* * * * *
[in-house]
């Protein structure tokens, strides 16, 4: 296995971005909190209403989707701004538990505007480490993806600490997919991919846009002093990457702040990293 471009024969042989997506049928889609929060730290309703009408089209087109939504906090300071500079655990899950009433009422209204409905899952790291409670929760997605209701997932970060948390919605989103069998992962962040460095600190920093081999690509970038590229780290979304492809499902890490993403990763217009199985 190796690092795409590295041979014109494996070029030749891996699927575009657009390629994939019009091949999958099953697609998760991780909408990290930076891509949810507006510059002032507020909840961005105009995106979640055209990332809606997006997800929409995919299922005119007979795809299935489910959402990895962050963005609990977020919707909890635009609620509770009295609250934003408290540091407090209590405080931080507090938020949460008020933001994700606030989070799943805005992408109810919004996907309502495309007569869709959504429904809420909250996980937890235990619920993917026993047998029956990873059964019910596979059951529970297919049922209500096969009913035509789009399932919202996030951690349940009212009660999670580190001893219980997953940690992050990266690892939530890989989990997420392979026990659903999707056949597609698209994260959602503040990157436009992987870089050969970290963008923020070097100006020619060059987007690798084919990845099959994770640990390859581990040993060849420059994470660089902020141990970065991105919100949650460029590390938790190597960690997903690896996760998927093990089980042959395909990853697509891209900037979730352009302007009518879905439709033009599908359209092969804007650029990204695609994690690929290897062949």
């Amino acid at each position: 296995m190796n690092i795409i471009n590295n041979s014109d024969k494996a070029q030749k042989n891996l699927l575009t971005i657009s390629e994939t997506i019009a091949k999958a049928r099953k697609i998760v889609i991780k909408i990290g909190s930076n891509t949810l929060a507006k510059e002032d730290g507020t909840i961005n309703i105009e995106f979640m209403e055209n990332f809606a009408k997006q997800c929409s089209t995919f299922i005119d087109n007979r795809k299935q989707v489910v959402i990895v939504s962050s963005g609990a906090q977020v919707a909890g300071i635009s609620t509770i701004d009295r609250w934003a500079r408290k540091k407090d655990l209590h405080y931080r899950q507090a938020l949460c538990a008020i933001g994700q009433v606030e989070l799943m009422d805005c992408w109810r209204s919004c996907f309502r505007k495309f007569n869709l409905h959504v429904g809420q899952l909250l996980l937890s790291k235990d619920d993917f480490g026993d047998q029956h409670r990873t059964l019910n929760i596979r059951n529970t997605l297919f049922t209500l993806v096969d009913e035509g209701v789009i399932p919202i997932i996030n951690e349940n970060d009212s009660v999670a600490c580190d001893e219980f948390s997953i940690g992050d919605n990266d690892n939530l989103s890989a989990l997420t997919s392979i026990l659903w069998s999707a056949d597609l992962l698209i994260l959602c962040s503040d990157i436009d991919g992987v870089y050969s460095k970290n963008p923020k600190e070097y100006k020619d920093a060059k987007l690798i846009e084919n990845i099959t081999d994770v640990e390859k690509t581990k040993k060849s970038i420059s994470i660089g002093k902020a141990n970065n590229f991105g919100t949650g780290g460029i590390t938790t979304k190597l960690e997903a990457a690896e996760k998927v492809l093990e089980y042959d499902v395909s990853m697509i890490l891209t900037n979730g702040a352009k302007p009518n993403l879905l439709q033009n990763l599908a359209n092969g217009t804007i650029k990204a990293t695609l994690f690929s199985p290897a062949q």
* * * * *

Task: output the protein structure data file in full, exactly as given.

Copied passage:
[in-house]
């Protein structure tokens, strides 16, 4: 296995971005909190209403989707701004538990505007480490993806600490997919991919846009002093990457702040990293 471009024969042989997506049928889609929060730290309703009408089209087109939504906090300071500079655990899950009433009422209204409905899952790291409670929760997605209701997932970060948390919605989103069998992962962040460095600190920093081999690509970038590229780290979304492809499902890490993403990763217009199985 190796690092795409590295041979014109494996070029030749891996699927575009657009390629994939019009091949999958099953697609998760991780909408990290930076891509949810507006510059002032507020909840961005105009995106979640055209990332809606997006997800929409995919299922005119007979795809299935489910959402990895962050963005609990977020919707909890635009609620509770009295609250934003408290540091407090209590405080931080507090938020949460008020933001994700606030989070799943805005992408109810919004996907309502495309007569869709959504429904809420909250996980937890235990619920993917026993047998029956990873059964019910596979059951529970297919049922209500096969009913035509789009399932919202996030951690349940009212009660999670580190001893219980997953940690992050990266690892939530890989989990997420392979026990659903999707056949597609698209994260959602503040990157436009992987870089050969970290963008923020070097100006020619060059987007690798084919990845099959994770640990390859581990040993060849420059994470660089902020141990970065991105919100949650460029590390938790190597960690997903690896996760998927093990089980042959395909990853697509891209900037979730352009302007009518879905439709033009599908359209092969804007650029990204695609994690690929290897062949």
């Amino acid at each position: 296995m190796n690092i795409i471009n590295n041979s014109d024969k494996a070029q030749k042989n891996l699927l575009t971005i657009s390629e994939t997506i019009a091949k999958a049928r099953k697609i998760v889609i991780k909408i990290g909190s930076n891509t949810l929060a507006k510059e002032d730290g507020t909840i961005n309703i105009e995106f979640m209403e055209n990332f809606a009408k997006q997800c929409s089209t995919f299922i005119d087109n007979r795809k299935q989707v489910v959402i990895v939504s962050s963005g609990a906090q977020v919707a909890g300071i635009s609620t509770i701004d009295r609250w934003a500079r408290k540091k407090d655990l209590h405080y931080r899950q507090a938020l949460c538990a008020i933001g994700q009433v606030e989070l799943m009422d805005c992408w109810r209204s919004c996907f309502r505007k495309f007569n869709l409905h959504v429904g809420q899952l909250l996980l937890s790291k235990d619920d993917f480490g026993d047998q029956h409670r990873t059964l019910n929760i596979r059951n529970t997605l297919f049922t209500l993806v096969d009913e035509g209701v789009i399932p919202i997932i996030n951690e349940n970060d009212s009660v999670a600490c580190d001893e219980f948390s997953i940690g992050d919605n990266d690892n939530l989103s890989a989990l997420t997919s392979i026990l659903w069998s999707a056949d597609l992962l698209i994260l959602c962040s503040d990157i436009d991919g992987v870089y050969s460095k970290n963008p923020k600190e070097y100006k020619d920093a060059k987007l690798i846009e084919n990845i099959t081999d994770v640990e390859k690509t581990k040993k060849s970038i420059s994470i660089g002093k902020a141990n970065n590229f991105g919100t949650g780290g460029i590390t938790t979304k190597l960690e997903a990457a690896e996760k998927v492809l093990e089980y042959d499902v395909s990853m697509i890490l891209t900037n979730g702040a352009k302007p009518n993403l879905l439709q033009n990763l599908a359209n092969g217009t804007i650029k990204a990293t695609l994690f690929s199985p290897a062949q």